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As the Earth grows hotter, researchers call for Indigenous peoples to have voice in climate policy

Indigenous communities have long coped with uncertainties of a changing climate. Researchers suggest tapping that knowledge to help save the planet.

Native American dancers perform on the plaza in Taos, New Mexico.
Native American dancers perform on the plaza in Taos, New Mexico. The American Southwest is in the grip of a megadrought made worse by climate change. Monday is Indigenous Peoples' Day in the U.S. and researchers say the voices of Native peoples should be included in climate policy. (AN/R. Powers)

WASHINGTON (AN) — Indigenous communities have long suffered through and coped with the uncertainties of a changing climate, and now, with the Earth warming at an alarming rate, a new report calls on using their knowledge to help guide climate policy.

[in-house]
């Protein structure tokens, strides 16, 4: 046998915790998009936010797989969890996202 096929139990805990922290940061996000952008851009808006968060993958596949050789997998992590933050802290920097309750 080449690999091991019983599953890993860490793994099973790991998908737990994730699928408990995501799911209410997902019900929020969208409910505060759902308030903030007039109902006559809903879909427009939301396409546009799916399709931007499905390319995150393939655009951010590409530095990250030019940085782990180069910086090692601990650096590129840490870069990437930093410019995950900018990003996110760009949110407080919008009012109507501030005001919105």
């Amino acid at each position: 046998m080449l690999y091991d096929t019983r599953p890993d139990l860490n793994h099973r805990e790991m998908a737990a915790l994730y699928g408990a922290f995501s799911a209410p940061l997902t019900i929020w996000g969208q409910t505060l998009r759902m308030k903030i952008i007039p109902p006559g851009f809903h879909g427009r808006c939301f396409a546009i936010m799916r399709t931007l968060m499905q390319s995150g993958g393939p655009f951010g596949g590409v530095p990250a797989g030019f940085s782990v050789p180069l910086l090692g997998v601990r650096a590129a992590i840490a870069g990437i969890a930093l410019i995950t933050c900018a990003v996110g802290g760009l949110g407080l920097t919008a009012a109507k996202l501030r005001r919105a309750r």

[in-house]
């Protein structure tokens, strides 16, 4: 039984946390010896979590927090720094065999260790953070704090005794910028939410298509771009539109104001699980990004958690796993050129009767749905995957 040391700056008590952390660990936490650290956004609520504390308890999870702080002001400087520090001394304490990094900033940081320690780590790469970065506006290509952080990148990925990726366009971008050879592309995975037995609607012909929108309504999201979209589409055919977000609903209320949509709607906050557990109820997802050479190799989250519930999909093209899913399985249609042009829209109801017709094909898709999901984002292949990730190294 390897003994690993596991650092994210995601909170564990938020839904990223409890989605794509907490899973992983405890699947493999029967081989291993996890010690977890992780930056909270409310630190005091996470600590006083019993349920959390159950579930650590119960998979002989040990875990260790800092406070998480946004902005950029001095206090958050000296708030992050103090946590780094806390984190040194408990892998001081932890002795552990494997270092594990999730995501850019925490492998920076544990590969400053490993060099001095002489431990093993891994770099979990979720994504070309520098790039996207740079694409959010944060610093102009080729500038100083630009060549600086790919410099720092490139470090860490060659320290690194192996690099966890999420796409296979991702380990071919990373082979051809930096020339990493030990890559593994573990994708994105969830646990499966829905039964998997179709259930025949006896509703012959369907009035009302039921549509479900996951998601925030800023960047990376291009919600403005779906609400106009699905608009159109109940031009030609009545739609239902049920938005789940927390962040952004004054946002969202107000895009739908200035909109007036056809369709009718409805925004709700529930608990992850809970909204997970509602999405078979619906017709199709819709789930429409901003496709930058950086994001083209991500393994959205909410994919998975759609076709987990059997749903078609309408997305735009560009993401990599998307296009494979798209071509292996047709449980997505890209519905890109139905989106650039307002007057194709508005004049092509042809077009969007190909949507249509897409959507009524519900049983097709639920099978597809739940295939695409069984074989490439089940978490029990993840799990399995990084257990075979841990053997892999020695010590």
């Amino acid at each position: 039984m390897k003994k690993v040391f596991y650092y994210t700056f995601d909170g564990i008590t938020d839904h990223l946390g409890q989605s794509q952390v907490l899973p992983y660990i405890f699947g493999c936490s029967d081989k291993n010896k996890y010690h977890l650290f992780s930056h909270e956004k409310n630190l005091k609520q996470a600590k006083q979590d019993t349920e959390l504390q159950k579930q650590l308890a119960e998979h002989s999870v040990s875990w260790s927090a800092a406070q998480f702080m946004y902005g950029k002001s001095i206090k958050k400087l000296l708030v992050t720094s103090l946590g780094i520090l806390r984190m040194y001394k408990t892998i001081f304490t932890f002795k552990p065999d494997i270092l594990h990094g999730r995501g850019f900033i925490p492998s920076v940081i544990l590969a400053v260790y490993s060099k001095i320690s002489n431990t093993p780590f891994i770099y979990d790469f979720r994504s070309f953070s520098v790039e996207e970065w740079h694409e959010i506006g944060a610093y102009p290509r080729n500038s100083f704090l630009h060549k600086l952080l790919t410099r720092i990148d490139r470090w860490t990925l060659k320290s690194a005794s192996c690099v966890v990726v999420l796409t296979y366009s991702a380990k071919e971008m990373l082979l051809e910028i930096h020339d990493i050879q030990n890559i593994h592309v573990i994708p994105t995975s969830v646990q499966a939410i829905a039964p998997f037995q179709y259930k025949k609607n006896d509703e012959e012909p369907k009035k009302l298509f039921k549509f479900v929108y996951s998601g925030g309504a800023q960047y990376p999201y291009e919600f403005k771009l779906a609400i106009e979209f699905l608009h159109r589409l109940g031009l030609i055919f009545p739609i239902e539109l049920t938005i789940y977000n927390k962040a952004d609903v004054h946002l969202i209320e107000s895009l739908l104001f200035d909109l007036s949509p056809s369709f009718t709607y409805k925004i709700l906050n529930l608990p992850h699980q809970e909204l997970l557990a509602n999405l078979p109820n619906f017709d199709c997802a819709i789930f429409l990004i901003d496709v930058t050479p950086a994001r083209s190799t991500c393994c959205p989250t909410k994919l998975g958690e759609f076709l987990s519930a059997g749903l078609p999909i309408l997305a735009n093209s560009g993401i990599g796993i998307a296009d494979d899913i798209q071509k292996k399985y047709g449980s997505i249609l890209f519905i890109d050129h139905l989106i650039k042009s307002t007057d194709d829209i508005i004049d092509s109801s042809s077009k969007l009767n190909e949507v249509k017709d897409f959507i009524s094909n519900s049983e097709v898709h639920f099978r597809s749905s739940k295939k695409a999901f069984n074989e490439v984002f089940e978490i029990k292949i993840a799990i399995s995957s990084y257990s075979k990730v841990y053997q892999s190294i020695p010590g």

In native and local cultures, the survival and identities of farmers, hunters and fishers are intimately connected to shifts in rains and winds, wildfire and drought. Their experiences come into focus on Monday in the United States with Indigenous Peoples’ Day, a holiday honoring Native peoples, their culture and resilience, and the legacy and impact of colonialism on Indigenous communities.

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